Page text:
1. Give out candy to every kid wearing a helmet, do it on prominent traffic junctions so other kids can see what’s going on.

    2. Let kids paint or decorate their helmets as part of a crafts class in school, personal investment will make them use it often.

    Assumption here is that helmets are not that expensive, if price is a barrier, it maybe difficult for parents to purchase one and this approach won’t be effective.

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  3. Stewart Herring says:

    Turn them into fashion items. In Mexico I would say make the helmets into the masks that the wrestlers use. In the USA, Spiderman, Superman, Darth Vader helmets. There might be copyright problems with that but the companies involved could be persuaded to drop any objections, after all, they will be saving the lives of future customers.
    I don’t know Thai culture, but how about Gods/Godessses or local film stars?

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  4. Andria Muchmore says:

    Why are parents wearing the helmet? If you see the driver of the motorbike wearing a helmet but no one else, could it be because the helmet keeps the sun/wind/dust out of the driver’s face? If the motivation of the parents wearing the helmet is not safety, it could explain why the children are not wearing one. Maybe the perception of the helmet is that it is uncomfortable and sweaty but necessary to drive and that children are thus freed from that discomfort? –

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  5. Kronos says:

    Consider the logistics of traveling with children. You have to tote them and their stuff around. Now add a group of heavy, bulky helmets, and well, you get the drift. If you leave them on the bike they could get stolen. So economics is a big part of the problem too. Also, as kids grow their sizes change so you need new helmets periodically. And young children are difficult to make comfortable.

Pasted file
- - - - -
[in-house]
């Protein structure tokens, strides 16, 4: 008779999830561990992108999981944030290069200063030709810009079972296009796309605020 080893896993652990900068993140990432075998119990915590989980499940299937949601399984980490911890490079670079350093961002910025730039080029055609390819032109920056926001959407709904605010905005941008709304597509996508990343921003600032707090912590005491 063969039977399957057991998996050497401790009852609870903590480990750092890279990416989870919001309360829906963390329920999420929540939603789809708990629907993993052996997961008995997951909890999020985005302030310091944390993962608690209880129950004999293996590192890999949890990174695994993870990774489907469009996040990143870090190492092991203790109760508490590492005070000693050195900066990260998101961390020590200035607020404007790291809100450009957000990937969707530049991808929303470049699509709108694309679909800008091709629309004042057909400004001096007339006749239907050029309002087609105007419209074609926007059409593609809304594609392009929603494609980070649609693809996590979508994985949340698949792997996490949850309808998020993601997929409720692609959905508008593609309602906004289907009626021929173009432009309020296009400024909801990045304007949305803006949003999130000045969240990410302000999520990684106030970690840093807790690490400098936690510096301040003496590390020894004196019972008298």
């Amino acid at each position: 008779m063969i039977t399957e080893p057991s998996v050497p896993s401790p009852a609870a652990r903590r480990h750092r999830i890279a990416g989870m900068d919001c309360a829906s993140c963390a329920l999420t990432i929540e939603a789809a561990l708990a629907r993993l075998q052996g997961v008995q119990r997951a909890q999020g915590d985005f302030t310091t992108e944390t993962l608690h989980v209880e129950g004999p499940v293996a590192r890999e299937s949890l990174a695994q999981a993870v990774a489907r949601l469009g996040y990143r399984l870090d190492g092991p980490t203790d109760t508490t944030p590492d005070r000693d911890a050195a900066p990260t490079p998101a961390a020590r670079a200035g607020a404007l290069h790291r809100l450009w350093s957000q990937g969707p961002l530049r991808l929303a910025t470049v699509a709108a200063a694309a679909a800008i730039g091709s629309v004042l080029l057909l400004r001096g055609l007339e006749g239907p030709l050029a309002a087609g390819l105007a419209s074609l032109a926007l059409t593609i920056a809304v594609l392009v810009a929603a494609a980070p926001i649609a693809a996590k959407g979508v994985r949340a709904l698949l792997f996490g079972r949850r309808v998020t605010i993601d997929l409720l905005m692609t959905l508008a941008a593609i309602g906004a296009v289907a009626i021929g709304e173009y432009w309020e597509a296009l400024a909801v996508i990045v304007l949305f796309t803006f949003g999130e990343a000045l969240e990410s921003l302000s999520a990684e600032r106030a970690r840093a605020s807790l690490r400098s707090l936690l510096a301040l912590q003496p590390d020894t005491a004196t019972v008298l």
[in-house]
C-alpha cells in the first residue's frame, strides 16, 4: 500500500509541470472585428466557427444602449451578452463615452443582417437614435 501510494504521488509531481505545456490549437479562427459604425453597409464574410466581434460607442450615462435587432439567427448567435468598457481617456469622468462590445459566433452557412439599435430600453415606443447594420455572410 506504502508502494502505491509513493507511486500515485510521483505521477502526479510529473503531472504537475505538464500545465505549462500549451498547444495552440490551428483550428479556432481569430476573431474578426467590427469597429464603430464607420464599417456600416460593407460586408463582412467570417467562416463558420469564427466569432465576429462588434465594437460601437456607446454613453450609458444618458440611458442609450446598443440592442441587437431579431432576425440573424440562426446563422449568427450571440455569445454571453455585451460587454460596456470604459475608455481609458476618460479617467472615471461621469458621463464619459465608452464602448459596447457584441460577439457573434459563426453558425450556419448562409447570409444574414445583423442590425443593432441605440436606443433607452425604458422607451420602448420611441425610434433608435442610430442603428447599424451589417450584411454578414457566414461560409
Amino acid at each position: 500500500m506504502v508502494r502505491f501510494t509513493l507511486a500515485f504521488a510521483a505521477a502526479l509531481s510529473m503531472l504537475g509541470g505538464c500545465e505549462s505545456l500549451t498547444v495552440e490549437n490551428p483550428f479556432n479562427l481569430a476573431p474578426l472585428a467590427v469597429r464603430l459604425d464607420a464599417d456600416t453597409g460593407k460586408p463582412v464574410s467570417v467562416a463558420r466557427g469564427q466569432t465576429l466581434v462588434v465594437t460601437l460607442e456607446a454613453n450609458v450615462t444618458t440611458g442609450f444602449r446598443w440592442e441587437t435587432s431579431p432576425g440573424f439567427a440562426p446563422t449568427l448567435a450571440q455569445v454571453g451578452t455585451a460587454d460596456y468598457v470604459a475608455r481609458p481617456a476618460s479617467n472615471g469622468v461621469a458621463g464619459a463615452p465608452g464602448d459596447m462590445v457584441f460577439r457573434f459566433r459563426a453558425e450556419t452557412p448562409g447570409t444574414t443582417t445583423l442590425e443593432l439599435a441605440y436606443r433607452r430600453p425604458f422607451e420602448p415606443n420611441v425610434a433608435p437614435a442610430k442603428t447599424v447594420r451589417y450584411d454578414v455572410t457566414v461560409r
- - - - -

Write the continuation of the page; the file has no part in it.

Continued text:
I have a bear of a time fitting my kids with regular bicycle helmets. The straps are awkward to adjust and the little cushions always fall out and they rarely fit snugly. I would need to buy more expensive helmets more frequently to do it right.

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  6. LA Grant says:

    All the solutions are statist solutions. Why not leave them alone and allow them to assume the consequences with the responsibilities?

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  7. Adam says:

    @Kronos – surprisingly low rate of theft – nobody locks them and nobody steals them (at least in Chiang Mai, Thailand).

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  8. LivinginAsia says:

    Is there any indication that people in Thailand show preference for doing the things that people in developed countries do, as in, is it a status symbol to do things in a more ‘Western’ way? I’m just thinking of your average advertising technique – associate helmet-wearing with something like a desirable social status, like maybe having ads that show celebrities wearing helmets? (Of course this would have to be paired with making helmets more affordable and available to the general public.)